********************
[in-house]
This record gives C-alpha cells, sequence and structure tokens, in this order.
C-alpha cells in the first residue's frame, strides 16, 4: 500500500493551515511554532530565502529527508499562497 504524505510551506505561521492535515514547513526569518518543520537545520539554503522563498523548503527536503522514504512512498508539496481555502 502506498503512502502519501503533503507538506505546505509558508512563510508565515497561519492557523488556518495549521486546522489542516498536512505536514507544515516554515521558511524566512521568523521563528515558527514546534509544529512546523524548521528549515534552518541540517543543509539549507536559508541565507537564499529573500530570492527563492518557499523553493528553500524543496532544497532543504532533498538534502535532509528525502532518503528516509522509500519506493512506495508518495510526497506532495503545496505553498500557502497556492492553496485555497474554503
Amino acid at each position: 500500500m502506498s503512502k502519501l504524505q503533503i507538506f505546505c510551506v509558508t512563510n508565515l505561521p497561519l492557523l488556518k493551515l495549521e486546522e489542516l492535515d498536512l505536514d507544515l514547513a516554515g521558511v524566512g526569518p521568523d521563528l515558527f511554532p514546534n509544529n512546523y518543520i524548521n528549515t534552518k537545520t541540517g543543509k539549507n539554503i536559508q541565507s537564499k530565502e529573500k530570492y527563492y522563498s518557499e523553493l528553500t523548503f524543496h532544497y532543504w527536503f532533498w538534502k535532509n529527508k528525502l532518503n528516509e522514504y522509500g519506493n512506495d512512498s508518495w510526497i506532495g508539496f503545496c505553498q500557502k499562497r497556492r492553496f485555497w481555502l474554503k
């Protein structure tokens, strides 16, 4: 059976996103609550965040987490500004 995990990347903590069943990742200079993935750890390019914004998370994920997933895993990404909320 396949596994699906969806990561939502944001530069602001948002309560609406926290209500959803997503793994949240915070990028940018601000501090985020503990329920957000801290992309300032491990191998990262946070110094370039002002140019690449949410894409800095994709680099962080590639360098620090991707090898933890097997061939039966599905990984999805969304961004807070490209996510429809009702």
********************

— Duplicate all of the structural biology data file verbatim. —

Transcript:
[in-house]
This record gives C-alpha cells, sequence and structure tokens, in this order.
C-alpha cells in the first residue's frame, strides 16, 4: 500500500493551515511554532530565502529527508499562497 504524505510551506505561521492535515514547513526569518518543520537545520539554503522563498523548503527536503522514504512512498508539496481555502 502506498503512502502519501503533503507538506505546505509558508512563510508565515497561519492557523488556518495549521486546522489542516498536512505536514507544515516554515521558511524566512521568523521563528515558527514546534509544529512546523524548521528549515534552518541540517543543509539549507536559508541565507537564499529573500530570492527563492518557499523553493528553500524543496532544497532543504532533498538534502535532509528525502532518503528516509522509500519506493512506495508518495510526497506532495503545496505553498500557502497556492492553496485555497474554503
Amino acid at each position: 500500500m502506498s503512502k502519501l504524505q503533503i507538506f505546505c510551506v509558508t512563510n508565515l505561521p497561519l492557523l488556518k493551515l495549521e486546522e489542516l492535515d498536512l505536514d507544515l514547513a516554515g521558511v524566512g526569518p521568523d521563528l515558527f511554532p514546534n509544529n512546523y518543520i524548521n528549515t534552518k537545520t541540517g543543509k539549507n539554503i536559508q541565507s537564499k530565502e529573500k530570492y527563492y522563498s518557499e523553493l528553500t523548503f524543496h532544497y532543504w527536503f532533498w538534502k535532509n529527508k528525502l532518503n528516509e522514504y522509500g519506493n512506495d512512498s508518495w510526497i506532495g508539496f503545496c505553498q500557502k499562497r497556492r492553496f485555497w481555502l474554503k
């Protein structure tokens, strides 16, 4: 059976996103609550965040987490500004 995990990347903590069943990742200079993935750890390019914004998370994920997933895993990404909320 396949596994699906969806990561939502944001530069602001948002309560609406926290209500959803997503793994949240915070990028940018601000501090985020503990329920957000801290992309300032491990191998990262946070110094370039002002140019690449949410894409800095994709680099962080590639360098620090991707090898933890097997061939039966599905990984999805969304961004807070490209996510429809009702």